Tuesday, June 3, 2014

ReSpooling - 6 Tools that will make your life easier

With only 17 sleeps until the start of Bass Season in Ontario most anglers are furiously buying up new gear as well as getting their old gear tuned-up. This of course includes the re-spooling of your reels.. yes you really do need to do this, and to help you along the way here is a list of 6 important tool that will aid in getting your reels and line ready for the 2014 season

Line Spooling Station:

Other then the line itself, there is not a more important re-spooling tool then a spooling station. These come in a variety of sizes and options including the one pictured above, my personal preference the Berkley Spooling station. This handy tool is portable and will work on almost any flat surface making re-spooling your reels a breeze.

This Berkley station is pretty universal and allows you to re-spool reels both on the rod, or clamped down directly to the spooling station. You can also adjust the tension allowing you to properly spool both casting and spinning gear.. no more fooling around with the pencil trick or spools flipping and dancing on the floor. I also like that it comes with a line stripper which is  #2 on my list of tools of the trade

Line Stripper

Depending on why or how often you re-spool your reels there is a good chance you will need to remove old/damaged line first. This can be a long an tedious chore when done by hand, and that's where a line stripper comes in. As mentioned above my line stripper came with my spooling station, but if you use a different brand or have a makeshift station at home, you can buy line strippers like this Rapala model from most major retailers.

Line strippers can be tricky to use, and can bird nest up pretty badly if your not careful. So take the time to read the instructions and set it up properly, you will be happy you did

Line Storage Box

A line storage box has a few separate uses when it comes to re-spooling your reels. First and foremost it is a storage box, and is great for holding partial spools, keeping them organized tangle free and ready for use. They also work very well for adding leaders on to your already spooled reels

As you can see in the above photo, I have my line box set-up behind my spooling station. Once I have filled my reels to my preferred level, I cut the line and often add a 3-9ft leader depending on what technique the reel will be used for. Once the main line has been cut, I give the line a pull from the storage box, and tie a crazy Alberto knot to attach the leader to the main line. Finally I then proceed to add my leader to the reel.. but how do I know when to stop? well that's why tool #4 makes this list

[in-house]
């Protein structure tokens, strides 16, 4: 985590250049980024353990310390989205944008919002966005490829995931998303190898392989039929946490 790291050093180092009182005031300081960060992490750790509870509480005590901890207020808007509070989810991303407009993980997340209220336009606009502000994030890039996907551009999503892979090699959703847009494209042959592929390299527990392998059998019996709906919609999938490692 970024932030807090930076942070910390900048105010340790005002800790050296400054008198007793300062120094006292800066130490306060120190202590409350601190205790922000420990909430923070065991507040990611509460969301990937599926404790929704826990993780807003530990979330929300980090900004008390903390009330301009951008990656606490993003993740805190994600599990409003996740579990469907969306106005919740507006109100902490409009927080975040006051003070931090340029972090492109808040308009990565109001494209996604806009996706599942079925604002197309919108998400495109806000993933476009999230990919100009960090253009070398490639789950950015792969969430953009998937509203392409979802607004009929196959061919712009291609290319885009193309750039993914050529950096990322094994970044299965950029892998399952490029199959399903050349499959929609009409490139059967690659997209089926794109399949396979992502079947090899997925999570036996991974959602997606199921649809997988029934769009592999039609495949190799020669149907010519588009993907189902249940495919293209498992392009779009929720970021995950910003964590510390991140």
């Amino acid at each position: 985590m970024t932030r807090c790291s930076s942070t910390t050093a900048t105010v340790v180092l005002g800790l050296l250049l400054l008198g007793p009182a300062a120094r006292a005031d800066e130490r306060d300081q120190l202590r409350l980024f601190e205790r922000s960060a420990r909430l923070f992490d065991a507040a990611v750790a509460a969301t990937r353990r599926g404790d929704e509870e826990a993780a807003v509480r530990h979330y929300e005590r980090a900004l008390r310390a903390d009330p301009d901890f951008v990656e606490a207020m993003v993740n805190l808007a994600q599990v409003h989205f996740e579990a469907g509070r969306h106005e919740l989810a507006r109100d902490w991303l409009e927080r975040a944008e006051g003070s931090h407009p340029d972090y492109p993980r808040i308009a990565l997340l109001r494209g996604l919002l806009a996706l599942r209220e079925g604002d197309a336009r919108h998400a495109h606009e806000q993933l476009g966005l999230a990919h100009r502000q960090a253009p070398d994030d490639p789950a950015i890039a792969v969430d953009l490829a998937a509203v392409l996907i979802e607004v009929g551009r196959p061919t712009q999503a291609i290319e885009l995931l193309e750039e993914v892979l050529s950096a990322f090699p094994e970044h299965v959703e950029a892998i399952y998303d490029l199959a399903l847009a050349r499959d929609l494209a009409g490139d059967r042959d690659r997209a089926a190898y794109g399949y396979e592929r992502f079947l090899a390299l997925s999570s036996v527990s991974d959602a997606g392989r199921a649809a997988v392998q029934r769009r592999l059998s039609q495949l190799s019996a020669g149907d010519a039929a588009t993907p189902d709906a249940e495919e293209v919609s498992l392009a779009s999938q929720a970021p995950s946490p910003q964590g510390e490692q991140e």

Line Counter

I bet many of you saw this and wondered what the hell a line counter is doing on my list of key tools for preparing a reel for bass fishing, well let me tell you..

first off as mentioned above it is great for use when measuring out your leaders. Sure you can eye ball it, but a small counters like this Rapala unit  work great and fit right on your spooling station or rod.

The second and more important use is for checking how much line you are spooling onto your reel. Again this comes in to play in two situations, first off, knowing exactly how much line is on your reel means you know how much is left on the spool, this allows you to make the call on keeping or discarding the excess line.. how many times have you grabbed an old spool and started re-spooling only to come up well short.. i know I have.

Lastly this helps with a new technique I have been using when spooling a reel with fluorocarbon. It was sent to me by pro angler Michael Murphy and I have been using it ever since. The idea is that instead of filling you entire spool with expensive fluorocarbon,  you instead fill it up half way with old or cheap (similar diameter) line and then attach your fluorocarbon and fill the top half of the spool with your good line. This insures you are not damaging line that never hits the water and makes your spools last twice as long.

Tips I can give you would be that I like to use a red line (like Cajun) as the cheap backing, so it is easier to spot when your getting low. Depending on reel size I use the line counter to help spool-up  50-60yards of backing and then attached my Toray SuperHard Upgrade fluorocarbon and fill the remainder of the spool. A cool thing about Toray SH Upgrade is that they mark the halfway point with red so I know exactly when to stop. Try this, I think you will be impressed with how much longer your spools last

Line Cutters

A good line-cutter or more importantly a good braid cutter is often overlooked, but are again huge time savers both on and off the water. I have tried a bunch and in my opinion the Xtools cutter was the best around, I say "was" because the company has gone-under and the products are no longer available (unfortunately their other products were crap). There are other options available so try some out and find that one that works for you, you will thank me later

Line Conditioner

This is the last tool on this list mostly because it is still new to me. Anglers have been singing it's praises for years now, so this past off season I grabbed some KVD Line and Lure condition and gave each reel a spritz once spooled. The idea behind this conditioner is that it adds a coating to the line helping it repel water and thus not bringing as much water back up onto your reel. This will reduce wet line drag and the coating also improves the line durability by making it more abrasion resistant

Alright, get out there and start re-spooling

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